You can read my full thoughts on this book here or here.

 

Honorable Mentions: Hush, Hush by Becca Fizpatrick, Last Sacrifice by Richelle Mead, The Sun Also Rises by Ernest Hemmingway, and Slouching Towards Bethlehem by Joan Didion

30 Day Book Challenge: Day 10 - A book that reminds you of home

Alanna: The First Adventure (Song of the Lioness #1) - Tamora Pierce In the Hand of the Goddess  - Tamora Pierce

The first two books in Tamora Pierce's Song of the Lioness quartet make another appearance.  I suppose they remind me of home because I read them so many times.  I still remember laying on the bed at my grandmother's house (my second home) listening to the Alanna Morissette's Jagged Little Pill on repeat (on my discman because, yes, I'm that old) while reading these books over and over again the summer after I discovered them.  I can also remember reading them countless times at my mother's house, crying once because I got Cheeto cheese on one of them.  They were with me through a big part of my child/teen-hood.  Ah, nostalgia.

30 Day Book Challenge: Day 9 - A book you thought you wouldn't like but ended up loving

Anna Dressed in Blood  - Kendare Blake

This is certainly an interesting question, and it's a situation I've rarely found myself in, mostly because I make it a point not to read books I think I won't like.  The only exceptions are a few YA novels I read out of morbid curiosity and they all turned out to be terrible.  Anna Dressed in Blood is the only book I can think of where I went in thinking I wouldn't like it and ended up loving it.

 

Before reading it I was pretty sure I was going to end up being Debbie Downer once again.  You may wonder why I thought this with rave reviews from nearly all of my friends, an awesome cover, and an intriguing summary.  Well, I have a confession to make.  The summary didn't impress me, and I of all people know you can't judge a book by its cover, otherwise Fallen would have been the greatest book ever written (excuse me while I laugh hysterically) and Dairy Queen would have been one of the worst.  I'm also not a fan of ghost/human romances, and I'm always wary of books with male protagonists written by female authors due to some past negative experiences.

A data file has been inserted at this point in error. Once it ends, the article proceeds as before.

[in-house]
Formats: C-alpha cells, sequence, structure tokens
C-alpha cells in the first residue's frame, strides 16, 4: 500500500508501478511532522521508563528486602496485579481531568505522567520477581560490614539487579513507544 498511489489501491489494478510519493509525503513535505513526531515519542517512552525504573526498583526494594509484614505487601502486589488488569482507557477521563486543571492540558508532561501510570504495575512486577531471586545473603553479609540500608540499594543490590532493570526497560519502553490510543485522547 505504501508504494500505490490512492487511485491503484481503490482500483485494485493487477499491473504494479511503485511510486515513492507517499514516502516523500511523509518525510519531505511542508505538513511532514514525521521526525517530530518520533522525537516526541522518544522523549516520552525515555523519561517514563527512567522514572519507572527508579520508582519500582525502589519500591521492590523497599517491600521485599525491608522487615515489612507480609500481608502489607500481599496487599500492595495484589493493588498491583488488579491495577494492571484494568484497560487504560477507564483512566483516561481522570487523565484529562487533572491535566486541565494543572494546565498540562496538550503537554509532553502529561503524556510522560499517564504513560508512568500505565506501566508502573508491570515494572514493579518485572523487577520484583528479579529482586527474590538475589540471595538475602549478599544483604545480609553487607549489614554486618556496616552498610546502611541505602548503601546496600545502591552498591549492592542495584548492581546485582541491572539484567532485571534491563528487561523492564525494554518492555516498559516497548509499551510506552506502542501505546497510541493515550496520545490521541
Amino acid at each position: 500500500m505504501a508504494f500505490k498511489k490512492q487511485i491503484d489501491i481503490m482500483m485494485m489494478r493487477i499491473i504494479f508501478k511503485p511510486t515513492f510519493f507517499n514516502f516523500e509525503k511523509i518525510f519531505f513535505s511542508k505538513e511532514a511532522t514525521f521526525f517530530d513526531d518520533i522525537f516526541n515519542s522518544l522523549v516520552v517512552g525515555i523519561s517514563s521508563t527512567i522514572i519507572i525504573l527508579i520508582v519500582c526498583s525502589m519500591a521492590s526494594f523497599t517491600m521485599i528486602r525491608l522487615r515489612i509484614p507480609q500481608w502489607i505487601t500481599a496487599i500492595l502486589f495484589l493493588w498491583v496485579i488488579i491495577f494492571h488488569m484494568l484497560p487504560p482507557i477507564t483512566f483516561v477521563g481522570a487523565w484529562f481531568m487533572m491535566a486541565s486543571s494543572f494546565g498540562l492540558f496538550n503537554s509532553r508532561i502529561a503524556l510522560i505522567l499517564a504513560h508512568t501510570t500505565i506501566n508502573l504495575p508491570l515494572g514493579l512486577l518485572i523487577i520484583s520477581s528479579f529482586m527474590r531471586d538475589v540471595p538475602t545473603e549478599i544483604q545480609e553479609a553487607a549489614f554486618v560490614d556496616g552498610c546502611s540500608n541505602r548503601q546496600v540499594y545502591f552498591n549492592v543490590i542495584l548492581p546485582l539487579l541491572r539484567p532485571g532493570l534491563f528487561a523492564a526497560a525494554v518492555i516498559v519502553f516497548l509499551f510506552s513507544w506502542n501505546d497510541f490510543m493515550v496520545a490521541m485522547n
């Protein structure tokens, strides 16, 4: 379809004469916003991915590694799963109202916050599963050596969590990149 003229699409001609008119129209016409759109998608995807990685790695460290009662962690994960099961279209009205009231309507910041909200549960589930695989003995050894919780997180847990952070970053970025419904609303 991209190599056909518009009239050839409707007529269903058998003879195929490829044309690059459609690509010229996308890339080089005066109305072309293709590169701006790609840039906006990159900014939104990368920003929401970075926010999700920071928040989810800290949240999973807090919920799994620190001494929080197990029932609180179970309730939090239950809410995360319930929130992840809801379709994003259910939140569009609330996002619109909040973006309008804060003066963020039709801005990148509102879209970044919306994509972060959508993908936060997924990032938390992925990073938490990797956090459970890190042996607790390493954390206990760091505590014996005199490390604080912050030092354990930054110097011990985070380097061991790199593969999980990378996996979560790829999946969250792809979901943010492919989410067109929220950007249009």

I was pretty sure I was never going to read Anna Dressed in Blood but I couldn't completely write it off because of all those glowing reviews, so I kept it my To Read list.  I might never have gotten around to it if it had not been for Goodreads Reading Challenge.  I desperately wanted to make my goal and I was about nine books behind in December 2012, which meant I needed some shorter books to read.  Anna Dressed in Blood fit the bill, and it turned out to be one of my favorites of the nine books I read that month.

30 Day Book Challenge: Day 8 - Most overrated book

The Da Vinci Code  - Dan Brown Twilight  - Stephenie Meyer

(Note:  These are not the worst book ever written—though they're both pretty bad—just the ones that most failed to live up to their insane hype.)